and arms. In fig. e and/, we have two female Bacchantes; their costume, like that of the musi-
cian, fis. h, appears to be highly ornamented ; one holds the thijrsus and a wine cup, probably
the culix (cf J 167. 1); the other appears to be playing with a sort of castanets. In fig. n, is a
representation of an Egyptian princess from the palace at Karnac; it exhibits a slight under dress
and a close robe in slanting folds open in front, the whole scarcely concealing the form; it may
illustrate the Coan vestments, or rcoven vrind, of the ancients. A nearly transparent robe is also
seen in fig. a, which is an Egyptian priestess holding in her right hand a sistruni, and in her left
some mythological image probably pertaining to the worship of Isis.

The following is an incidental remark o( Chateaulmand respecting the mattriaU of ancient clothing. " My host laughed at the
faces thai I made at the wine and honey of Attica ; but, as some compensation for the disappointment, he desired me to take notice
of the dress of the female who waited on us. It was the very drapery of the ancient Greeks, especially in the horizintai and unda-
lating folds that were formed below the bosom, and joined the perpendicular folds which marked the skirt of rhe tunic. Tlie coarse
stuff of which this woman's dress was composed, heightened the resemblance ; for, to judge from sculpture, the stuffs of the ancients
were much thicker than ours. It would be impossible to form the large sweeps observable in antique draperies with the muslins
and silks of modern female attire ; the gauze of Cos, and the other stuffs which the satirists denominated woven wind, were never
imitated by the chisel." Travels in Greece, &c. p. 137, (N. T. ed. 1814).

Respecting the material of the vestments of Cos, see § 335. On the question concerning the use of silk among the Greekg, ct

Anthori'a Lempriere, under the word Seres. On the use of cotton, E. Baines, History of Cotton Manufacture. Lond. 1S36. 8.

(chap, ii.)

Respecting the costume generally, see a brief account in North Amer. Rev. for July, 183S. p. Xi^.—Mongez, Sur habillemens des
anciens, (Gr. and Rom.) in the Mem. de VInstitut, C 1 a s s e d^Hist. et Lit. Anc. vol. ir. p. 222.— Fosbroke's Encyclop. p. 610, 919,
giving some illustrations drawn from the Hamilton vases. — A. Rubeneus, t)e Re Vestiaria Veterum. Ant. 1665. 4 ; also in Grssvius,
vol. vi. — G. FciTario, Del Costume Antico e Moderno di tutti i Popoli. Milan, 1829. 18 vols. fol. exhibiting in vols. v. and vi. the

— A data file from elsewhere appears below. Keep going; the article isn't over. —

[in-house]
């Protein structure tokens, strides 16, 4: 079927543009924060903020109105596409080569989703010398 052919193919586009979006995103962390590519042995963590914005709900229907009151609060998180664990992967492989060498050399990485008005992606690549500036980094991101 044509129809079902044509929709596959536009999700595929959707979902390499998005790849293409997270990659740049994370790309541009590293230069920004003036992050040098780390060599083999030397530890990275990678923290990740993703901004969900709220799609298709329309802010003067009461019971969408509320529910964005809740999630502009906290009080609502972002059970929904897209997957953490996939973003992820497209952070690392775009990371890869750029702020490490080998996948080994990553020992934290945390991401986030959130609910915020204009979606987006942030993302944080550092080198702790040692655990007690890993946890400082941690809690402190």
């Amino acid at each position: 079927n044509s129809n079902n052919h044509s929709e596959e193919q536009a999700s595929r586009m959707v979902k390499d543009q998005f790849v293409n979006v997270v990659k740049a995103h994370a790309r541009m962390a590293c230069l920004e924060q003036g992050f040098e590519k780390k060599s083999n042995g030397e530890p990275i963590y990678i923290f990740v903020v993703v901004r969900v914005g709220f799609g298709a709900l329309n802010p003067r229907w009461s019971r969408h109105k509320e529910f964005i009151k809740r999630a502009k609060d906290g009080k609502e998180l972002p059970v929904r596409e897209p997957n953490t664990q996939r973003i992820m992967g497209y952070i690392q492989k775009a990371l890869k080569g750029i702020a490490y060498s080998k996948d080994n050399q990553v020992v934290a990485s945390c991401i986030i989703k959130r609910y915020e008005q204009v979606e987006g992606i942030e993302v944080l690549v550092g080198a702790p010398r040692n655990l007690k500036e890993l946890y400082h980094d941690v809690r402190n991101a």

costume of the Greeks — Bardon, Hope, &c. cited § 197. 3.

6. The Athenian women seem to have paid much attention to the adorning of their
persons. " They painted their eye-brows black, and apphed To their faces a layer of
ceruse or white lead, with deep tints of rouge. They sprinkled over their hair, which
was crowned with flowers, a yellow-colored powder." At the toilet they used mirrors
(KaroTTTpa), commonly made of polished metals; sometimes of the length of a person's

The Bride, in Plate XXIV. fig. 4, holds a mirror in her right hand. — See Menard, Sur les miroirs des anciens, in the Merti. it
VAcad. des Inscr. xxiii. 140.— Cf. Class. Joum. xvi. lo2.—Caylw, Recueil d'Anliquitfe, vol. iii. p. 331; vol. v. p. 113.— SSttiger,
i^isengemllden, iii. 46.

§ 170. The custom of frequent bathing and anointingr continued to the lates*t
period, and both were practiced for pleasure as well as for cleanliness and vigor
of body. Public baths became at length very common, even in the cities
which had not previously admitted them. They were furnished with several
distinct rooms for undressing, for bathing, for anointing, &c., which were
named from their appropriate uses.

1. The public baths were furnished with various accomodations for convenience and
pleasure. Among the separate rooms were the following : the dTtohrnpiov , in which
27 s2


those who bathed put off their clothes ; the wzoKavaTov, the " sweating room," or room
for taking vapor baths; the PaTTricTyipiov, {or the hot bath; the Xourpdj/, for the cold bath;
the aXemrnpiov, the anointing room.